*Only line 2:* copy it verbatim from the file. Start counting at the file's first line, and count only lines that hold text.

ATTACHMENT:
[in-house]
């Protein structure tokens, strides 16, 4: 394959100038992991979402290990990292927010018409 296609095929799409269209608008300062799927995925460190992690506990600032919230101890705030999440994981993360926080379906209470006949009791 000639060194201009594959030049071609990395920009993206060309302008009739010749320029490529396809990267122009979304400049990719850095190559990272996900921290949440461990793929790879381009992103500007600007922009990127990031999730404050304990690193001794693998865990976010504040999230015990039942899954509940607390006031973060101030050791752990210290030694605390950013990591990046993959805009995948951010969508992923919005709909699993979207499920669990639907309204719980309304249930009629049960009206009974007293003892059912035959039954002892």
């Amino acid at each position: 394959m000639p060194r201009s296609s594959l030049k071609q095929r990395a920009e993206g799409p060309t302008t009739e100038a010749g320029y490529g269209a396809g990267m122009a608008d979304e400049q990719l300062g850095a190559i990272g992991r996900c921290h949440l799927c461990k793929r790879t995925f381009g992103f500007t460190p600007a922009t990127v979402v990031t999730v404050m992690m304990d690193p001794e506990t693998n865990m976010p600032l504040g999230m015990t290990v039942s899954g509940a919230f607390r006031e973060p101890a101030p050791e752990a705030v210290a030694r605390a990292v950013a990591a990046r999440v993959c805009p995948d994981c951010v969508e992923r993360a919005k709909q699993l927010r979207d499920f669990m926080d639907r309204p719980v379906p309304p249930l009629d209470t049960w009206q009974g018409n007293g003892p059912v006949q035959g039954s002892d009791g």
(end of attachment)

């Protein structure tokens, strides 16, 4: 394959100038992991979402290990990292927010018409 296609095929799409269209608008300062799927995925460190992690506990600032919230101890705030999440994981993360926080379906209470006949009791 000639060194201009594959030049071609990395920009993206060309302008009739010749320029490529396809990267122009979304400049990719850095190559990272996900921290949440461990793929790879381009992103500007600007922009990127990031999730404050304990690193001794693998865990976010504040999230015990039942899954509940607390006031973060101030050791752990210290030694605390950013990591990046993959805009995948951010969508992923919005709909699993979207499920669990639907309204719980309304249930009629049960009206009974007293003892059912035959039954002892």